Chaser putting up paywall to thwart artificial intelligence training

Chaser putting up paywall to thwart artificial intelligence training

Australian satirical publication The Chaser is putting its online content behind a paywall because of fears that its archives are being used to train artificial intelligence models that will one day replace its writers.

Late last year, Chaser editor Cam Smith announced that the comedy outlet would change its decade-long approach of posting free online content and begin restricting access to users who signed up with a free account.

Paywalled content is commonplace in the digital media, an industry that has increasingly moved from an ad-supported model to subscription-based over the past decade. The Chaser’s decision, however, cited another reason for the decision: the emergence of publicly available large language model artificial intelligence products.

“What’s really put the nail in the coffin of The Free Chaser, is a little thing called [OpenAI’s artificial intelligence product] GPT,” Smith wrote

With a new generation of artificial intelligence products sparking a new wave of fears that people’s jobs will be automated, Smith argued that satirists, too, are at risk of replacement: “Even now, [ChatGPT] is a more competent writer of satire than most of the people we’ve worked with. That includes myself, and I’ve been writing news satire for 16 years.”

Artificial intelligence models like GPT-3 ingest huge sets of data to create connections that are then used to generate content in response to a user’s prompt. GPT-3 was primarily trained on a dataset called Common Crawl which comprises more than 3 billion web pages scraped from the internet — which may already include The Chaser’s work (Crikey was unable to confirm whether their catalogue has been captured due to the dataset being temporarily unable to be searched).

Smith, who studied computing at university, told Crikey that he “absolutely” believes that artificial intelligence can produce good satire.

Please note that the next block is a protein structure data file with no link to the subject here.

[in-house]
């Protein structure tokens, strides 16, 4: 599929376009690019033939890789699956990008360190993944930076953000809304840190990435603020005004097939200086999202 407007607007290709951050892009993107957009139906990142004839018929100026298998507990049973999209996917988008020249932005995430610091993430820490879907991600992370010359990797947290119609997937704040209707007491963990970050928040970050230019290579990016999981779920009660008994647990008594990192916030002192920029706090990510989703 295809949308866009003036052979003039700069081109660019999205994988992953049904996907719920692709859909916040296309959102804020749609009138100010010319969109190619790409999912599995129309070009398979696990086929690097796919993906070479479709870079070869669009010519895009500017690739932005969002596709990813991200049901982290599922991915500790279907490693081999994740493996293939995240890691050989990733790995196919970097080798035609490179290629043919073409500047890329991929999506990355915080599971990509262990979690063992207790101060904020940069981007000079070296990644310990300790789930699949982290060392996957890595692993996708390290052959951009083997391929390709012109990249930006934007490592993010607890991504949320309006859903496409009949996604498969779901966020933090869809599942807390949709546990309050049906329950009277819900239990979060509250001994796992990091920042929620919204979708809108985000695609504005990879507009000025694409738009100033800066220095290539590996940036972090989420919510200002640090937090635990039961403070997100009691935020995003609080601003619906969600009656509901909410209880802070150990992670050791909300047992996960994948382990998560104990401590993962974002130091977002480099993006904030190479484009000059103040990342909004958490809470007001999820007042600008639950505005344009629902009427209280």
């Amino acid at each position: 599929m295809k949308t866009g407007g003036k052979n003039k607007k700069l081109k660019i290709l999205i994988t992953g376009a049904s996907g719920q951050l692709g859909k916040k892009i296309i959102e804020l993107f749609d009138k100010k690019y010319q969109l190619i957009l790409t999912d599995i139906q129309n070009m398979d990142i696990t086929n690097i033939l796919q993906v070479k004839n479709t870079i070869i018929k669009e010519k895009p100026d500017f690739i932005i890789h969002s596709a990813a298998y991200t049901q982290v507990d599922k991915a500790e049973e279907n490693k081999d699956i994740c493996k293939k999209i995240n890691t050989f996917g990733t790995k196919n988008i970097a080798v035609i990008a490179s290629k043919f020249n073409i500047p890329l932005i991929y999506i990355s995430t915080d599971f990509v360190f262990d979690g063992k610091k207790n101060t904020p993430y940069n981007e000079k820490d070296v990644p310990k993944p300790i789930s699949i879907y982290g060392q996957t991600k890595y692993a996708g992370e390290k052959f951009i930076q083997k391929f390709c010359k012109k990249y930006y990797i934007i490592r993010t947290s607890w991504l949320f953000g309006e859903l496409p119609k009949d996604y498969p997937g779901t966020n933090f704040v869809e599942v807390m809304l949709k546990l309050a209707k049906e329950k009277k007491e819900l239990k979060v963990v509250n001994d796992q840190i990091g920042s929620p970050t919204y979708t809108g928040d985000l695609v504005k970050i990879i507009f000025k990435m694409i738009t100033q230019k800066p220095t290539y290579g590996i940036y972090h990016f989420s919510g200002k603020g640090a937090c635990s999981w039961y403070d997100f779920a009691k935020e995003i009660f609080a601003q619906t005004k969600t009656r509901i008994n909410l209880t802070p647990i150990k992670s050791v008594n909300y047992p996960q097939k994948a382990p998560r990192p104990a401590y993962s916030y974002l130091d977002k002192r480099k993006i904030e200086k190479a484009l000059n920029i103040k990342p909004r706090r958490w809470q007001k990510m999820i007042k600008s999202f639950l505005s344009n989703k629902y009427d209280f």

“Topical comedy is really just a numbers game, as in you throw 100 writers at the daily news and maybe five will come back with the same joke, because there are patterns and rules for writing comedy that they will all follow,” he said.

“Two things computers are very good at is repeating rules, and generating results on an inhumanly large scale, so they’re a natural fit for this stuff.”

Artificial intelligence expert Dr Alan D Thompson agreed that deep learning artificial models like GPT-3 are capable of acts of creativity like satire.

“What they do is like when a person goes to an art gallery or sees thousands of paintings. When given a prompt, it conceptualises what something might sound or look like and create something like it,” he said. 

Thompson shared his experiences with Leta — an artificial intelligence product that feeds a GPT-3 text model into a synthetic avatar to create a life-like but artificial person — where the program came up with jokes involving clever wordplay and expressed emotion. He said Leta even coined a word — “bushjoy” — to explain the excitement and pleasure that comes from being in the wild.

One of the obstacles to artificial intelligence language models is that the information it uses to create connections that is used to answer prompts is based on static datasets and not real-time information. ChatGPT does not know about the insurrection in Brazil on January 8, for example, but it does know about the January 6 US insurrection since its database was captured after the event. 

The lack of up-to-date knowledge is a challenge for artificial intelligence-created topical humour. But Smith believes that it is only a matter of time until this changes. He even went as far as emailing Google to find out more about an internal language model that was rumoured to have “mastered” humour. (Google never got back to him.) 

Thompson, on the other hand, said the computing power required to make the connections in the datasets is so enormous that real-time processing is still far off. He also takes a more optimistic view about what humour-producing artificial intelligence could do to satirists.

“Artificial intelligence can amplify and augment us. It’s not going to recreate a Chaser article word-for-word. But it is a new paradigm,” he said.

The Chaser has received 40,000 free sign-ups since the paywall announcement and the publication hopes that they’ll also be able to convince those users to pay in the future. 

Smith said that the satire site has an even bigger audience out there but they’re hard to reach because of the vagaries of social media platforms and their algorithms — another challenge afflicting the digital media industry. To prove his point, Smith revealed at the end of the post announcing the change that “half” of the text had been written by artificial intelligence.

“If we’re being honest it was more like one third was written by AI once you take into account the editing and tweaking we did, but that doesn’t sound as good as ‘half the article was written by AI’,” Smith confided.

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